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June 27, 2018


New Study Shows Why Americans Struggle to Trust the Media

Could better communication and simplicity be the key to improving public faith in the American news media? New research by the Media Insight Project — an initiative co-founded by the American Press Institute — found that 32 percent of Americans trust their favorite news organization more than they did a year ago.

However, many readers struggle with media literacy. Half of the study’s respondents don’t know what an “op-ed” is, and nearly three in 10 can’t tell the difference between an “editorial” and a “news story.” In addition, 43 percent of respondents aren’t clear on what “attribution” means, with 42 percent not understanding how anonymous sourcing works either.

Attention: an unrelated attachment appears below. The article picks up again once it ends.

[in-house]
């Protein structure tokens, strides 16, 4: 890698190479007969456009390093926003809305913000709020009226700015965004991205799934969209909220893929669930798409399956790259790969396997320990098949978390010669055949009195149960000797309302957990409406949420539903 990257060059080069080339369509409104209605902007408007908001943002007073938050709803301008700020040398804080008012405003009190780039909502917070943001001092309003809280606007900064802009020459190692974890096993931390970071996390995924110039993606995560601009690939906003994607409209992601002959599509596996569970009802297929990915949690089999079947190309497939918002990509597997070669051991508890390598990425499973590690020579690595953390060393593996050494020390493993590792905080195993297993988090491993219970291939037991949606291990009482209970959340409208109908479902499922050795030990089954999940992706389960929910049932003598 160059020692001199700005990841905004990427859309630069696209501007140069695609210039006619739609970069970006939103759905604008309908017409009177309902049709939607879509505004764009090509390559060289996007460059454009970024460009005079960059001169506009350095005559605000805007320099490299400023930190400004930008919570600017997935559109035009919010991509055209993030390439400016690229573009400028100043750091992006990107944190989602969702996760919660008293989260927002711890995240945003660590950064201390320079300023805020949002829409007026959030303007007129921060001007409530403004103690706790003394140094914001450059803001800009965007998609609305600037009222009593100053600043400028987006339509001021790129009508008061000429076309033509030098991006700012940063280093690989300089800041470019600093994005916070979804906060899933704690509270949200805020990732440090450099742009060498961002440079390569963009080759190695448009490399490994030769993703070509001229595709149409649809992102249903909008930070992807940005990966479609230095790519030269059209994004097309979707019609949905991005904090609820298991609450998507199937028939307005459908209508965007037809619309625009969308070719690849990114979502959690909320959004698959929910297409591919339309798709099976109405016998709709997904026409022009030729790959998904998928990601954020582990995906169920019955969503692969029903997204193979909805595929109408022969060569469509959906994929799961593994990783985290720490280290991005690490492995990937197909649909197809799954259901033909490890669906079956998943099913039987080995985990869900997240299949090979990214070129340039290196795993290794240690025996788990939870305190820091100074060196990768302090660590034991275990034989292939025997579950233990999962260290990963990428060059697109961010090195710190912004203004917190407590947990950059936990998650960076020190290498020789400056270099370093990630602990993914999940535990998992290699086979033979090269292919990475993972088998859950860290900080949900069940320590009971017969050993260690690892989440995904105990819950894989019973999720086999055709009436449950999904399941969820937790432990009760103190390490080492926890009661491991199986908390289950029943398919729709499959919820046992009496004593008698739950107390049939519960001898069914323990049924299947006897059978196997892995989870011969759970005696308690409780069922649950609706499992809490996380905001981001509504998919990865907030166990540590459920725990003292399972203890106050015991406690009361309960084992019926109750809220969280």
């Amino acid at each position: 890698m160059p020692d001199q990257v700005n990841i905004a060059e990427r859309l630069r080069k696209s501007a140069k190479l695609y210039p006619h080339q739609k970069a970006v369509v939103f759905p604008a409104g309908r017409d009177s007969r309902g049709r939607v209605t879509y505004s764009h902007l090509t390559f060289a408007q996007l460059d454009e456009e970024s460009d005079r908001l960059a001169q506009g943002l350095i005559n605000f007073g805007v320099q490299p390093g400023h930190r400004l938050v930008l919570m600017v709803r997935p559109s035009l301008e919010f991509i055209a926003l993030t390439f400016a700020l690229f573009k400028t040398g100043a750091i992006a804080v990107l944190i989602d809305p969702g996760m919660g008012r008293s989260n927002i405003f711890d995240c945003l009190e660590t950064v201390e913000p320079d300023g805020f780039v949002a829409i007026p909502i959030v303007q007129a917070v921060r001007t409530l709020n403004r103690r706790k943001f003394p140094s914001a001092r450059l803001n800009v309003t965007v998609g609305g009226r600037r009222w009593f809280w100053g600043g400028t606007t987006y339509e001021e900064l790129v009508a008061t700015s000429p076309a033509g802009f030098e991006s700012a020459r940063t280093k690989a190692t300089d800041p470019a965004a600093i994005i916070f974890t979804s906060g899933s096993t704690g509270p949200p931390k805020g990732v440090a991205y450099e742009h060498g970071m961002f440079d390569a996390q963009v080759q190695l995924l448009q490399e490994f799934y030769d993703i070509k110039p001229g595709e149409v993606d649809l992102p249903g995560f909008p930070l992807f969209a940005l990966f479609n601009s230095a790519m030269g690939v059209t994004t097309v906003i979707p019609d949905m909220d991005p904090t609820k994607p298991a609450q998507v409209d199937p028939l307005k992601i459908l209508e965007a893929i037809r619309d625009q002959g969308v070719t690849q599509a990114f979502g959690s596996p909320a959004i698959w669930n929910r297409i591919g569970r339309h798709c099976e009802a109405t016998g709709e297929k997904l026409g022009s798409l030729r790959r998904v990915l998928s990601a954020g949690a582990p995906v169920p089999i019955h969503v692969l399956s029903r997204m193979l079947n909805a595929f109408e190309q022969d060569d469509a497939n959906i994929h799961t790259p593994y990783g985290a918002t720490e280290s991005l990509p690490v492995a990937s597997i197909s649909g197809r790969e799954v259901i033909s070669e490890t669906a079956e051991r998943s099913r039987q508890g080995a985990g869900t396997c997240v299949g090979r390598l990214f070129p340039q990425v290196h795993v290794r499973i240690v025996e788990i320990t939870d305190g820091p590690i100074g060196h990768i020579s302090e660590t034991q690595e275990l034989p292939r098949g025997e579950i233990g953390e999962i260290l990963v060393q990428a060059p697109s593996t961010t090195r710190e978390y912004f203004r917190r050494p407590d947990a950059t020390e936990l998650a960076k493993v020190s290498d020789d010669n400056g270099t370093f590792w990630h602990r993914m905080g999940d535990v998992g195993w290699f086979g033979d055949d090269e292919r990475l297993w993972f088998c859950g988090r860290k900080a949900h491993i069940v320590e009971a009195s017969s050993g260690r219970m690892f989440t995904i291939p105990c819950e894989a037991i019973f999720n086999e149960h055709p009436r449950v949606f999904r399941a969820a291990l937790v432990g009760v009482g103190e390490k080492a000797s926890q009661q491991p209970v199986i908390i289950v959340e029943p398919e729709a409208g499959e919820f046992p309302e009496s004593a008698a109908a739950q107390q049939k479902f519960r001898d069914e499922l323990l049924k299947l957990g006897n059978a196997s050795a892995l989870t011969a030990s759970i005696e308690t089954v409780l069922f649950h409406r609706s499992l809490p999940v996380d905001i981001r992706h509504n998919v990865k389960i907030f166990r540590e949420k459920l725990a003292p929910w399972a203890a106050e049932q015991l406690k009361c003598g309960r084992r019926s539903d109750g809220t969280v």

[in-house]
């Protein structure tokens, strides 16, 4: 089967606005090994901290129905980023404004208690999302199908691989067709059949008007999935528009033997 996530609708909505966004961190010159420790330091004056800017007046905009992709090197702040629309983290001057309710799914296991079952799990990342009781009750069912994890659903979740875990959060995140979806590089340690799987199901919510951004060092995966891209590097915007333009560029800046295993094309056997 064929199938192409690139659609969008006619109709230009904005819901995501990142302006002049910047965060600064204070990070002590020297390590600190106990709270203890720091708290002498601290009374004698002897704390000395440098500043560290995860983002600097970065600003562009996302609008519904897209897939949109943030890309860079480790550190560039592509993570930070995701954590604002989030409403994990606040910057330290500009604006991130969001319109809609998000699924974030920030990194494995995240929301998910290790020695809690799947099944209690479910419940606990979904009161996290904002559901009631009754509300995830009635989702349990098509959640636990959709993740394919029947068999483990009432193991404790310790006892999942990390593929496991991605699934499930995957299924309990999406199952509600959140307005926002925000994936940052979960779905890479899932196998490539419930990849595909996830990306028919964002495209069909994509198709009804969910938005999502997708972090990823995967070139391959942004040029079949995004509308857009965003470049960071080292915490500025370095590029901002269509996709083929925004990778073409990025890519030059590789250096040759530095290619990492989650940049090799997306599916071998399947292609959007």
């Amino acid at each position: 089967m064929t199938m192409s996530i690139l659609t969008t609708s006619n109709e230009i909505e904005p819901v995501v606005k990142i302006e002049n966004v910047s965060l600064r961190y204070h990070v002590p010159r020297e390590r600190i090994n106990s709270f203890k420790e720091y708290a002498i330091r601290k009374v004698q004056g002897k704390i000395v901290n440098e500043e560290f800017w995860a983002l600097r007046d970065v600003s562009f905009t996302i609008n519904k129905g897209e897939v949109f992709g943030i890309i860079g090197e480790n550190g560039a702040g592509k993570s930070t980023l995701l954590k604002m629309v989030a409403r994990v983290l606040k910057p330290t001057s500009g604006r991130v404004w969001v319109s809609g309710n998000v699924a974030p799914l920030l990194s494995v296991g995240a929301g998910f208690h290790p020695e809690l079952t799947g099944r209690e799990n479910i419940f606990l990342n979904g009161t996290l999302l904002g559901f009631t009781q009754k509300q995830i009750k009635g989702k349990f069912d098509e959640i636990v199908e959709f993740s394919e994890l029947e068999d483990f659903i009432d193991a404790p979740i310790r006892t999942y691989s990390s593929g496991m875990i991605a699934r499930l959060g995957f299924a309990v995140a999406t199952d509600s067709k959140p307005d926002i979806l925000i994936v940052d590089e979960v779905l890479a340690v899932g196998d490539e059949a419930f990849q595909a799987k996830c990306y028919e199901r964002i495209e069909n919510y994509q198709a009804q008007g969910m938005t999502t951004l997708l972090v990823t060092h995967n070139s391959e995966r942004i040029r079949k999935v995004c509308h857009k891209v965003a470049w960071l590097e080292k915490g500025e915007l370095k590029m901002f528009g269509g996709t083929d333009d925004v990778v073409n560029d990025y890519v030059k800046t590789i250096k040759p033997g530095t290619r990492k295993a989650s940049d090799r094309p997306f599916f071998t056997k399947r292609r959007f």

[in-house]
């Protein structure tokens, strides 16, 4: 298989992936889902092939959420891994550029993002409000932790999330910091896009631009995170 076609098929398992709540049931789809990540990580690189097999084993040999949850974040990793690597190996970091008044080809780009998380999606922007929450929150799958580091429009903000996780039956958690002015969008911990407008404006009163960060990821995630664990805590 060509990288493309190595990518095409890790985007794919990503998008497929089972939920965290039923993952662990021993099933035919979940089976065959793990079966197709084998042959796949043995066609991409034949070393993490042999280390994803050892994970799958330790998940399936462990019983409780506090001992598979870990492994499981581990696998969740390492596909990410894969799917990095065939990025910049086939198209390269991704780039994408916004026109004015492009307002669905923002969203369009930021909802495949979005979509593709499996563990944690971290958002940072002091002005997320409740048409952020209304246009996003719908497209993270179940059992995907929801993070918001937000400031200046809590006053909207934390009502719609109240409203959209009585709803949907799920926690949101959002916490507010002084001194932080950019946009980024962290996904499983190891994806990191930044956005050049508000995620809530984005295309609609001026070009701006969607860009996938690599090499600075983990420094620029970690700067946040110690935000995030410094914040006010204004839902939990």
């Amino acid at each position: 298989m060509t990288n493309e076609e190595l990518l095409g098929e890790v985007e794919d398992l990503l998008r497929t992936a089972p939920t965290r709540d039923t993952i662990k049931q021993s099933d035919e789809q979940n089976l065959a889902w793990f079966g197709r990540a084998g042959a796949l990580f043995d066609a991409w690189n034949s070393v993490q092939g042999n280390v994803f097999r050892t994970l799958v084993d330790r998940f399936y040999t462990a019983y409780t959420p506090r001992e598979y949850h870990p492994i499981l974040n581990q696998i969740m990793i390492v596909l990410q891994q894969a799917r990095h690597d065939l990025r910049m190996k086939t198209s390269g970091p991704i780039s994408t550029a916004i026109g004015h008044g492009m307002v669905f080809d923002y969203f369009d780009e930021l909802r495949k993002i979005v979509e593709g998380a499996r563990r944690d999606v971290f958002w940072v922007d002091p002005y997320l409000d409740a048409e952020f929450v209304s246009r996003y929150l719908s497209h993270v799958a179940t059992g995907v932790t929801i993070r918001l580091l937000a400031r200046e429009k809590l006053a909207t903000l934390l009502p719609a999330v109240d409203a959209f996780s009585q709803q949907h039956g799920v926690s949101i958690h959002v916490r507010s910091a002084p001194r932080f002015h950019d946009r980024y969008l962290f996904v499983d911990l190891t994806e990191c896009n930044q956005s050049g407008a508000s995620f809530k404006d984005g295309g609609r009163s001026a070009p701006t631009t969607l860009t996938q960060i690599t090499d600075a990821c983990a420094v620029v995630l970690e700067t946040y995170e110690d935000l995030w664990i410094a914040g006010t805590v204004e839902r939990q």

To close this knowledge gap, the Media Insight Project recommends that news outlets eliminate jargon in their stories and be clear with article labeling, so that a reader isn’t forced to guess whether a story is based on opinion or facts.

“The good news is that progress seems achievable,” the project says. “In addition to shared ideals, the survey finds a substantial desire on the part of both journalists and the public for more transparency.”

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